On anti-homophobia row, Vatican PR once again defuses bomb after it goes off

ROME – In response to a burgeoning controversy this week over the Vatican’s novel protest of a draft anti-homophobia law in Italy, Italian Cardinal Pietro Parolin, the Secretary of State, said Thursday the goal of the move wasn’t to interfere with Italy’s internal politics but rather to head off a potential problem. Instead of waiting until the measure, known here as the “Zan bill” for the openly gay legislator who introduced it, was formally adopted, Parolin said the idea was to signal potential glitches so they can be solved before creating diplomatic, legal and even constitutional headaches, mostly related to religious freedom. So far. So good. The problem is that from a communications point of view, the Vatican didn’t practice what Parolin was preaching, i.e., getting ahead of a potential problem. It was always written in the stars that their note verbale, or diplomatic communique, on the draft law would go public and make waves, yet Parolin used the same interview to insist the note was “certainly not to be published” and seemed to suggest he was surprised when it leaked.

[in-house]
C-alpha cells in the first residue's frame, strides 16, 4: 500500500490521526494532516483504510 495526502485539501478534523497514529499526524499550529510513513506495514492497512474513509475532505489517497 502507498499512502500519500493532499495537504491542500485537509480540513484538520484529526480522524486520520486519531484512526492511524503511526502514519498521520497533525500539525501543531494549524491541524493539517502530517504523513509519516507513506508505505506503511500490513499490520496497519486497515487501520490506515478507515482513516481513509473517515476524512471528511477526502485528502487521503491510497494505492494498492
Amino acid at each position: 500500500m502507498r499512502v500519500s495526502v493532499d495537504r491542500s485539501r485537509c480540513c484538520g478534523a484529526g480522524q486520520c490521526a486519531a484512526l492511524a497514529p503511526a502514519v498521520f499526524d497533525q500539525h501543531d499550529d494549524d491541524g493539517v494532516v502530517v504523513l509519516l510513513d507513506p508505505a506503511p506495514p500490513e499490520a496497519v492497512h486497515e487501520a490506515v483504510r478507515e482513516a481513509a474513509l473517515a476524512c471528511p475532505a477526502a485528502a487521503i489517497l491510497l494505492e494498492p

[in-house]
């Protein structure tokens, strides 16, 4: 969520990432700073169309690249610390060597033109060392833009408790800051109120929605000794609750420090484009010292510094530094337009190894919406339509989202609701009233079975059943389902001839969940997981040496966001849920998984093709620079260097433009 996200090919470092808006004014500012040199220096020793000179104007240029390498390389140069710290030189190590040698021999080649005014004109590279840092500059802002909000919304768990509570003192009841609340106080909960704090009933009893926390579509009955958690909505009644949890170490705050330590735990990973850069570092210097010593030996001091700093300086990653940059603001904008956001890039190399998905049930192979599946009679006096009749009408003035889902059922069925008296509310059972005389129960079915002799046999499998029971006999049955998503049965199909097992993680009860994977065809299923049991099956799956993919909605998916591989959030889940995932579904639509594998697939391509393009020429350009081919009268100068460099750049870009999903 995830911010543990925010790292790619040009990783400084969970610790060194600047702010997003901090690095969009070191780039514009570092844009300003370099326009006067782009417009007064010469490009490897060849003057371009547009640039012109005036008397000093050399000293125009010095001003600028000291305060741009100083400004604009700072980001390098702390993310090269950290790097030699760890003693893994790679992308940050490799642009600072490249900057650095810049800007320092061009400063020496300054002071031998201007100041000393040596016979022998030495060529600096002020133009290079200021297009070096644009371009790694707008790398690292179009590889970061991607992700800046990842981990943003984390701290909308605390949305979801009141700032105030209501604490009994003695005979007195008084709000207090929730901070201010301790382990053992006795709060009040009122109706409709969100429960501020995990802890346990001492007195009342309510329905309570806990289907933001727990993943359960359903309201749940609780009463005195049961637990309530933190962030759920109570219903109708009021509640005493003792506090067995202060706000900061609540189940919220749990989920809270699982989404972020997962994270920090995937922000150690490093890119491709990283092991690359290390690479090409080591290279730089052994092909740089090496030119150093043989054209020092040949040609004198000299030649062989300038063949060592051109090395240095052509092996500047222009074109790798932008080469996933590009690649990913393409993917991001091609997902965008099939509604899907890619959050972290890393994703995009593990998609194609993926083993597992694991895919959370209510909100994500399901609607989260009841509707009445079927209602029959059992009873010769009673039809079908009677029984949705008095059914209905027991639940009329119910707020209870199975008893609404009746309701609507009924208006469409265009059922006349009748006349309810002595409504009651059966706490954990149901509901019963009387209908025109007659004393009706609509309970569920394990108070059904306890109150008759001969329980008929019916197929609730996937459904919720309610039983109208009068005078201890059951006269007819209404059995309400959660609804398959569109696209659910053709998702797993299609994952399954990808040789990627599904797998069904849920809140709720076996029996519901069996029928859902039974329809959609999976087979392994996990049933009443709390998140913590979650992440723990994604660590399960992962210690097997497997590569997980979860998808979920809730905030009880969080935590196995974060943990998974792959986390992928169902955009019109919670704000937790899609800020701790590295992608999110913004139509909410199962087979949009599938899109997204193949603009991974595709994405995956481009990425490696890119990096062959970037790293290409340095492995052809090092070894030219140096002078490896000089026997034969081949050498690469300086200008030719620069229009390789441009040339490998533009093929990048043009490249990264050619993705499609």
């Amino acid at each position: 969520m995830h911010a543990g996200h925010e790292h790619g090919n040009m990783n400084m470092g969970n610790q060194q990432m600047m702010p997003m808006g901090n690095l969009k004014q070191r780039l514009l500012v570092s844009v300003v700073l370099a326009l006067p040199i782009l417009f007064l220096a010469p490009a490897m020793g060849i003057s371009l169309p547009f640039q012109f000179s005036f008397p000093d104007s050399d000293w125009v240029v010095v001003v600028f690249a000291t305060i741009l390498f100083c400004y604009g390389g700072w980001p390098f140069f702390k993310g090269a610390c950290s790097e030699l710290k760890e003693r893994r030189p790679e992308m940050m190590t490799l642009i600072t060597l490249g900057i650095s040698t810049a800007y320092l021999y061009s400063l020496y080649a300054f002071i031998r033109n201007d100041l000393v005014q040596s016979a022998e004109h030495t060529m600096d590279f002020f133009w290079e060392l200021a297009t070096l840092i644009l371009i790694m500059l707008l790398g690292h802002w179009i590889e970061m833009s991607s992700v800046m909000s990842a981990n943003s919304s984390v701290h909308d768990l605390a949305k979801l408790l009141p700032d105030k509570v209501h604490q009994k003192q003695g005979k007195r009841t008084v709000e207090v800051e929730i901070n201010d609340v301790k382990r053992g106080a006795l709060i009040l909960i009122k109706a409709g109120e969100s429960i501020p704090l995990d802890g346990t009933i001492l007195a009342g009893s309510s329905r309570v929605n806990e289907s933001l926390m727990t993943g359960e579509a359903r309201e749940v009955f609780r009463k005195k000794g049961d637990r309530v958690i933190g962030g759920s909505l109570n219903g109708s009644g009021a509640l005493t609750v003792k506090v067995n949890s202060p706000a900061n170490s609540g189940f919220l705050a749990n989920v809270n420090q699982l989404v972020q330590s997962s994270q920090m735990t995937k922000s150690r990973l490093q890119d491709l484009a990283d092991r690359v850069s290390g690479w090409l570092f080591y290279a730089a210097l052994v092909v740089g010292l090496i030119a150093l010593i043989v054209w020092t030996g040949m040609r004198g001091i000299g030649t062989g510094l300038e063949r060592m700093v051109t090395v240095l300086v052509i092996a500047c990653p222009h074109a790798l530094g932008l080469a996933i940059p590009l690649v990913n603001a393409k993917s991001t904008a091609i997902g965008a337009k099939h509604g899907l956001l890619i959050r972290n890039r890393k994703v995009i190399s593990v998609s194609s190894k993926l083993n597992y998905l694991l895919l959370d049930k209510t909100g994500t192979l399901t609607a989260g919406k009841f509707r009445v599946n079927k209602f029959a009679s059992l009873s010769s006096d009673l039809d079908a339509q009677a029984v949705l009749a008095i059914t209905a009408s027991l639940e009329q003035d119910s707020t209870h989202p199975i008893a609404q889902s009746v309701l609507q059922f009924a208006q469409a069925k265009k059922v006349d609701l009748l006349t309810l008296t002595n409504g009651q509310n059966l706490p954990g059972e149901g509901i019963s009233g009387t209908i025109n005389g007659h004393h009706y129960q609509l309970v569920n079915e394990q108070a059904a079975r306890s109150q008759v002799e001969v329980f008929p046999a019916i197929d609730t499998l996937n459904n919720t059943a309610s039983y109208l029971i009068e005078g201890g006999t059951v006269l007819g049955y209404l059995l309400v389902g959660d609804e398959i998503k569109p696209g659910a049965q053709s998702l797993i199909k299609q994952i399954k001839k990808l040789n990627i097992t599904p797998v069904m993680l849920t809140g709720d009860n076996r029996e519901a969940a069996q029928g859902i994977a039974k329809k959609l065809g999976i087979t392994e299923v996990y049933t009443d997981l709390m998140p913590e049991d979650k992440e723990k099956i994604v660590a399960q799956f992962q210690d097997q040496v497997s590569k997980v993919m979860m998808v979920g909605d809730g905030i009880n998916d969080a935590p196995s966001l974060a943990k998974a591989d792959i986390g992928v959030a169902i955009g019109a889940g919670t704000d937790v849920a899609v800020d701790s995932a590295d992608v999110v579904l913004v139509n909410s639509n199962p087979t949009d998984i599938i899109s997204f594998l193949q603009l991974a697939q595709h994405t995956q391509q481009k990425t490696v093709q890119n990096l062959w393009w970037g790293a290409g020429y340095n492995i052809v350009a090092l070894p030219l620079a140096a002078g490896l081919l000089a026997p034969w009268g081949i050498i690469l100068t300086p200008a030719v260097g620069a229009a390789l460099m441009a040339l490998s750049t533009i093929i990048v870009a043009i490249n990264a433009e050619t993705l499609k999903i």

On anti-homophobia row, Vatican PR once again defuses bomb after it goes off

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